One of the things I loved about North Western Australia and The Kimberley was the boab trees. For some reason they exemplified The Kimberley region and had this mysterious quality about them.
You see every boab tree is unique. They have character and personality as you would expect of such an ancient creature. Some individual boab trees are 1500 years old and older, which makes them the oldest living beings in Australia, and puts them amongst the oldest in the world.
Aboriginals used the giant boabs as shelter, food and medicine. For the white settlers they served as easily recognisable land marks and meeting points, and not to forget as impromptu prison cells.
The Australian boab tree (Adansonia gregorii) is related to the Madagascan and African Adansonia species known as baobabs. Like its relatives it is sometimes called a “Bottle Tree”, due to their bottle shape, but in Australia we like to call them boabs.
They are extremely slow growing and it takes hundreds if not thousands of years to grow into an impressive specimen. At most they reach 15 metres high, but their trunks can better that with a circumference of up to 20 metres.
My first sighting of a boab tree was actually in The Pilbara at a ghost town called Cossack near the mining town of Wickham.
The coastal, pearling and tourist town in The Kimberley region of Western Australia, Broome has hundreds of boab trees lining its streets and the historic Broome Courthouse has some magnificent specimens.
The famous Prison Boab near Derby WA has a hollow tree trunk which is over 14 metres in circumference and the opening is a 1 metre wide and 2 metres high. It was used as a “prison cell” in the 1890s by the local police to lock up Aboriginal prisoners overnight, on their way to Derby for sentencing.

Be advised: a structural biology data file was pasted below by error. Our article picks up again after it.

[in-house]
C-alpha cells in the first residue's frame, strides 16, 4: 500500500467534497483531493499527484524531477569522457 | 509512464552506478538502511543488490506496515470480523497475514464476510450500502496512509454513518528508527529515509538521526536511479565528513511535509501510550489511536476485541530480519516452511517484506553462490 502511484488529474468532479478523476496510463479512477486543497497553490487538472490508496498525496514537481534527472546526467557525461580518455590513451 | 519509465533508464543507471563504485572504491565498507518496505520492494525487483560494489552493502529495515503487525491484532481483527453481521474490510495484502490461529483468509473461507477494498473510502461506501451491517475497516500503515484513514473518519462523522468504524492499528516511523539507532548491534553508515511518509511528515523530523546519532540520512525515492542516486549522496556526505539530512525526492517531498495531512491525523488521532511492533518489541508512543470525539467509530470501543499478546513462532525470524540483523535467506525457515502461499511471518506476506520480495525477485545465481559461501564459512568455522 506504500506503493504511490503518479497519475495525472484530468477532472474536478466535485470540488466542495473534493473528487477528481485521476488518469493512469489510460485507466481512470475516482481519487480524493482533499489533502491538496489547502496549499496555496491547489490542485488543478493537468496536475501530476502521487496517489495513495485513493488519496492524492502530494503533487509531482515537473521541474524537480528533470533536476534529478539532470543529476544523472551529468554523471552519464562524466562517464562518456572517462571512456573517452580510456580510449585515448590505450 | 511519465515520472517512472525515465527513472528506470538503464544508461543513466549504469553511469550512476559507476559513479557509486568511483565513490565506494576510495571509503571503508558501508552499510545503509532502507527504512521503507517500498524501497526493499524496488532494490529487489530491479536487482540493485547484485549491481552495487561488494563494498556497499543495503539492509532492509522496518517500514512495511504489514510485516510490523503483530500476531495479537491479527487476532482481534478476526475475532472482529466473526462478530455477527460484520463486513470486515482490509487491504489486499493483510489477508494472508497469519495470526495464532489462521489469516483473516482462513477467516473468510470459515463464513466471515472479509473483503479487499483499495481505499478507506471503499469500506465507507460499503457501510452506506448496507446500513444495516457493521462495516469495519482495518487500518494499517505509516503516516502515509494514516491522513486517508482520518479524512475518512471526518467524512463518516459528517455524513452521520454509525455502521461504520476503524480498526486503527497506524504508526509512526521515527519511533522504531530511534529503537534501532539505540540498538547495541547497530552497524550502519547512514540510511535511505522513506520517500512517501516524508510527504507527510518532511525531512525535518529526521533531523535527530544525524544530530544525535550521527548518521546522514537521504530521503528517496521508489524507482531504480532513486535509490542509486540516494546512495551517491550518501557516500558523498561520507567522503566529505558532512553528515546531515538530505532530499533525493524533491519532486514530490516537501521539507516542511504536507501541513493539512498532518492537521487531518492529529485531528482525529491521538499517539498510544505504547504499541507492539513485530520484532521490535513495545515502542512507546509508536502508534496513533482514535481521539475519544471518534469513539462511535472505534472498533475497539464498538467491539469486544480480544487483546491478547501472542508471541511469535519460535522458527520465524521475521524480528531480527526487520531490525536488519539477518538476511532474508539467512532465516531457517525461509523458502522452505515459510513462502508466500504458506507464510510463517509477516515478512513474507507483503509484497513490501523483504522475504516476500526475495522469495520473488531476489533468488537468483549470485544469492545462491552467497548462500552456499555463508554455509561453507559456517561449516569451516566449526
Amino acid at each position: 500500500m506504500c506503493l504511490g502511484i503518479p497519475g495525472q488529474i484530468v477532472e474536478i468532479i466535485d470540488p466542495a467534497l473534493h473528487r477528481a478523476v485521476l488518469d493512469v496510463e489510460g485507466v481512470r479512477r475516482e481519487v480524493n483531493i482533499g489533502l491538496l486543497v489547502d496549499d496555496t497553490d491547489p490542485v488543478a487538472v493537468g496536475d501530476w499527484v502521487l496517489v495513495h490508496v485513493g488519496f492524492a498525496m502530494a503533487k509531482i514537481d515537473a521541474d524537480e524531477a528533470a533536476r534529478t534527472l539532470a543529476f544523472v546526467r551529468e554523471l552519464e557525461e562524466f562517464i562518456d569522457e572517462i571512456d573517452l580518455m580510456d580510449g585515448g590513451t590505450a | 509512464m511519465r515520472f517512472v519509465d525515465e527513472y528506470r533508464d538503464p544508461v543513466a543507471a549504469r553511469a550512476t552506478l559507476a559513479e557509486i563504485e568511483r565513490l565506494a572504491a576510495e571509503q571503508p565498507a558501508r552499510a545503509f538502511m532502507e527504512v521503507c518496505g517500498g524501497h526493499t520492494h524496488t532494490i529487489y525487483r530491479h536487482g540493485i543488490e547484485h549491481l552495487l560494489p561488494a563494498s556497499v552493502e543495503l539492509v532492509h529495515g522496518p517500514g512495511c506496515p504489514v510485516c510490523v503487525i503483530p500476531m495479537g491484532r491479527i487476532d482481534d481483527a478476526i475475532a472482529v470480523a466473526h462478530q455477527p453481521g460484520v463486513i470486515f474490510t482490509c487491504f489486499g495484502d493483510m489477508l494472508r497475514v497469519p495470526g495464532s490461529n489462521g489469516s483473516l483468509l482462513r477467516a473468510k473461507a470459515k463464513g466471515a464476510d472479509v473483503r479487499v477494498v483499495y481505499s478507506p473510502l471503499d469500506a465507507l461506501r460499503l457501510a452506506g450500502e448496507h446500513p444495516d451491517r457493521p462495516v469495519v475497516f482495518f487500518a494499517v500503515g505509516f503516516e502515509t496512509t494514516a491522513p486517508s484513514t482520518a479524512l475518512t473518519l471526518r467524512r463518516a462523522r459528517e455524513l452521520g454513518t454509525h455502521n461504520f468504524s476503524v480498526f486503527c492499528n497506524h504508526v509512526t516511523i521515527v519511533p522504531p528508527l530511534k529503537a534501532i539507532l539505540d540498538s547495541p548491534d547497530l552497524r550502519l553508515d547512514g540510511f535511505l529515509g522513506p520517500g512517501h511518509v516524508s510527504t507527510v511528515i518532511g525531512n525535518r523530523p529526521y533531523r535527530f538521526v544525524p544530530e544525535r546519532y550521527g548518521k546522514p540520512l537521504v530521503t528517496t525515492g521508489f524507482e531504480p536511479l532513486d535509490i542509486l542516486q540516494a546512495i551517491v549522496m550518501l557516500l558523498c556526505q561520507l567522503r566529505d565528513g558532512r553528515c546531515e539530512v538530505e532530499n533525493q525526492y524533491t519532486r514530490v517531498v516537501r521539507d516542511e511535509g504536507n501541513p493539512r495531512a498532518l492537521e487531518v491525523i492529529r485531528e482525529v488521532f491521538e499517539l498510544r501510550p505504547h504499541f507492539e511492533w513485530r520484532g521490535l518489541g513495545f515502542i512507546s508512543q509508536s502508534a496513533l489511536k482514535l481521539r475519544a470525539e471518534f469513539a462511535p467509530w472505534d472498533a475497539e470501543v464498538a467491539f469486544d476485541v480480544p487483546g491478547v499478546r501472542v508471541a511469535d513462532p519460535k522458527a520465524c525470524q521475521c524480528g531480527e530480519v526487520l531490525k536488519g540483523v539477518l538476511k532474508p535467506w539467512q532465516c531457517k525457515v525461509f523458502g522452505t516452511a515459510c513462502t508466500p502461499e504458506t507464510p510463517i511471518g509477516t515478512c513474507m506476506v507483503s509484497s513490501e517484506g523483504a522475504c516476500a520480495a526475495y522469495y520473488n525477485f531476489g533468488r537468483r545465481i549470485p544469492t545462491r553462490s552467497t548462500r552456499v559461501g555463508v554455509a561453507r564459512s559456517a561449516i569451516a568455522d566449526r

Whilst we were in Derby we watched the local Aborigines use boab tree nuts for carvings and paintings. When the dark surface of the boab nut is scratched away it reveals a light colour underneath so a pattern or image can be etched into the oval shaped nut.
Departing Derby for the long trek across The Kimberley on the Great Northern Highway we saw many fine specimens along the roadside. Including one of the biggest boab trees I saw on my travels at a rest stop along the way. We stopped here and enjoyed morning tea and a chat with fellow-travellers.
We ventured off the Great Northern Highway onto a gravel road, the Leopold Downs Road which connects the Great Northern Highway with the Gibb River Road. You can use it to cut across from one to the other and visit Tunnel Creek and Windjana Gorge on the way. We however were looking for a camping spot we heard about at an abandoned RAAF Quarry. We were not disappointed as it had fresh water in the disused quarry where we enjoyed a refreshing swim and the quarry was dotted with beautiful boabs.
Once we had driven the 900 kms through the Kimberley on the Great Northern Highway we reached Wyndham. Here we camped at Parry Creek Farm around 20kms outside of Wyndham. We saw many more boabs in and around Wyndham including the largest boab in captivity at the Caravan Park.
Lastly, but not by any means least, we visited Kununurra and the magical Lake Arygle, which is a massive man-made lake that dammed the Ord River system. Here we stayed lakeside at the Lake Argyle Caravan Park and took in the beauty of this awesome place.
I will leave you with this captivating image of Lake Argyle, the last stop before leaving the Kimberley region for the Northern Territory. Breathtaking!
Kathy was a 50 something year old when she started up this blog 4 years ago, but has since turned over another decade and is now 60. She is married with two adult children and lives on the Gold Coast in Queensland. She enjoys living life to the fullest and loves to keep fit and active by maintaining a healthy diet and exercising regularly. Some of her interests include reading, movies, travelling, cooking and blogging! Kathy works part-time as a freelance writer but her real passion is travelling and photographing brilliant destinations both within Australia and overseas and writing about it.
Comments are closed.